Meanwhile, empires use coins to propagandize because they tell a story that helps the imperial rule become more acceptable for colonial subjects. Coins bearing male faces also normalize male-only power. My 5-year-old daughter was angry the other day because she “knows” that “boys are better than girls!” And I thought how on earth could she think that, considering she has two amazing moms, and then I noticed that all the currency and coins in her ever-growing collection feature male faces. Coins, like toys according to Barthes, prefigure and justify social relations, and maybe even whole theologies. Peter Sloterdijk thinks the two-faced jugate bust Octavian denarius from 38 b.c. was the first model for a successful doctrine of the Trinity: a father and son together, united by the circle of inherent value that flows throughout the nation like blood, materializing:
“a monetary empire with omnipresent impartial money… As long as the coin was in circulation, one could indeed obtain everything with it” (Bubbles 180).
Sloterdijk also compares coinage to the bubble metaphor for subjectivity: a head within a circle. He sees bubbles everywhere: there’s a media bubble, a hubble bubble, a body bubble, a social bubble, a private sphere and a public sphere. Even “raising human consciousness” uses money and bubble metaphors. The problem is that this story of bubbles, boundaries, coins and identities can strengthen the ego/separate self-sense, the “I”, and this “turns man into the idiot of the cosmos… who has willingly embraced exile and expatriated himself from his immemorial security in self-blown bubbles of illusions.” Sloterdijk also connects coin and bubble imagery to the personality in the placenta (aka The With). For more about coins as material products of ideology, see Circulating Imperial Ideology: Coins as Propaganda in the Roman World. For a short anthropology of money, see Chapter 3 in The Psychological Science of Money. See also “Money, Art, and Representation: “T’was only a balloon” — Seeing and Satire” in Cultural History of Money (2019) by Nicky Marsh, and Kseniya Shtalenkova’s At the Intersection of Semiology and Ideology: Mythologies of National Images in the Design of French Coins and Paper Money.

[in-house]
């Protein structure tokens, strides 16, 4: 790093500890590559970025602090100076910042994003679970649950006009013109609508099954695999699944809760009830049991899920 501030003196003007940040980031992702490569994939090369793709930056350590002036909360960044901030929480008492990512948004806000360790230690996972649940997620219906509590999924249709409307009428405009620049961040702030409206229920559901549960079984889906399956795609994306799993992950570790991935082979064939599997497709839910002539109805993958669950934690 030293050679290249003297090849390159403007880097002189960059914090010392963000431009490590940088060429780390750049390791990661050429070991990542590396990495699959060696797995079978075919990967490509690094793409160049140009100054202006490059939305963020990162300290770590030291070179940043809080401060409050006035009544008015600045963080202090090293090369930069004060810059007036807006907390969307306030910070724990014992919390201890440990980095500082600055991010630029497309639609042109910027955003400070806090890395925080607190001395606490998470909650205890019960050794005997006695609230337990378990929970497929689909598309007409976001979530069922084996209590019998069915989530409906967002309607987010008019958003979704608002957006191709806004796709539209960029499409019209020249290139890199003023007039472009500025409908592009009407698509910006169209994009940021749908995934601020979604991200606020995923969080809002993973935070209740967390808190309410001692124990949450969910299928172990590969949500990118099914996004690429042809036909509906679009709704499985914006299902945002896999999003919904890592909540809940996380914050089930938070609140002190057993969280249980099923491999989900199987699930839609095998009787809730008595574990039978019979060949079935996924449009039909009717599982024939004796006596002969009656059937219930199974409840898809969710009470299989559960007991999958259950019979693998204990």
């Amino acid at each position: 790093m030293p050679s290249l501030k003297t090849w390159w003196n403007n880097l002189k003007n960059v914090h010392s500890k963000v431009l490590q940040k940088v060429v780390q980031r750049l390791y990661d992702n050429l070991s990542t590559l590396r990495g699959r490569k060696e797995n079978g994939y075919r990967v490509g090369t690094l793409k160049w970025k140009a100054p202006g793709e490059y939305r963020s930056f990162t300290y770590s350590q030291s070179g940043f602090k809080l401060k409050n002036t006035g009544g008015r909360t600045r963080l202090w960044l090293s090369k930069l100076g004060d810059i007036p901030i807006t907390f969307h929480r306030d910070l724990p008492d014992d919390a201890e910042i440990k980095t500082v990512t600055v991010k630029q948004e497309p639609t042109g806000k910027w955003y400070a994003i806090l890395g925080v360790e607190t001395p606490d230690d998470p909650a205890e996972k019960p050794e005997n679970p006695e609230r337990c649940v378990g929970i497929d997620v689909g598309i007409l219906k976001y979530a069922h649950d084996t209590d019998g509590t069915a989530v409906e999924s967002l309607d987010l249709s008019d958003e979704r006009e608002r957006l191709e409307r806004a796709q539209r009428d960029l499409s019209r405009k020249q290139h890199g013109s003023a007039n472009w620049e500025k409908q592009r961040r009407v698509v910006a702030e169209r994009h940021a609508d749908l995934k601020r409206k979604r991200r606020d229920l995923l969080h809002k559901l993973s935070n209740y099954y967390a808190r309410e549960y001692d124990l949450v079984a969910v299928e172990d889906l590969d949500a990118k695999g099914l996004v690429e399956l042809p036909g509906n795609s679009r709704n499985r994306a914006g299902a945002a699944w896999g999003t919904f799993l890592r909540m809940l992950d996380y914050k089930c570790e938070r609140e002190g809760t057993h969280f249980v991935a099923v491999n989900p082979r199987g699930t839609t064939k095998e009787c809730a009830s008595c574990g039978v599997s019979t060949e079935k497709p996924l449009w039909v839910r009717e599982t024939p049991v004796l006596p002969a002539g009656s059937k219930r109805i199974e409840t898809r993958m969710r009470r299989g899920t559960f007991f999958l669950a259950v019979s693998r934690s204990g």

Bill Maurer calls our belief in the inherent value of materials a kind of “coin consciousness.” Walter Benjamin might say this kind of consciousness is how we generate aura, and it’s crucial to the formation of the world.
Ghostmodernism—I am dead, yet I live.
All coins are miniature copies of works of art—in this case, low-relief portraits of Washington, F. D. Roosevelt, Lincoln, and some made-up Indigenous guy. They are also copies, ghosts, traces of where the artist’s hand and mind have been.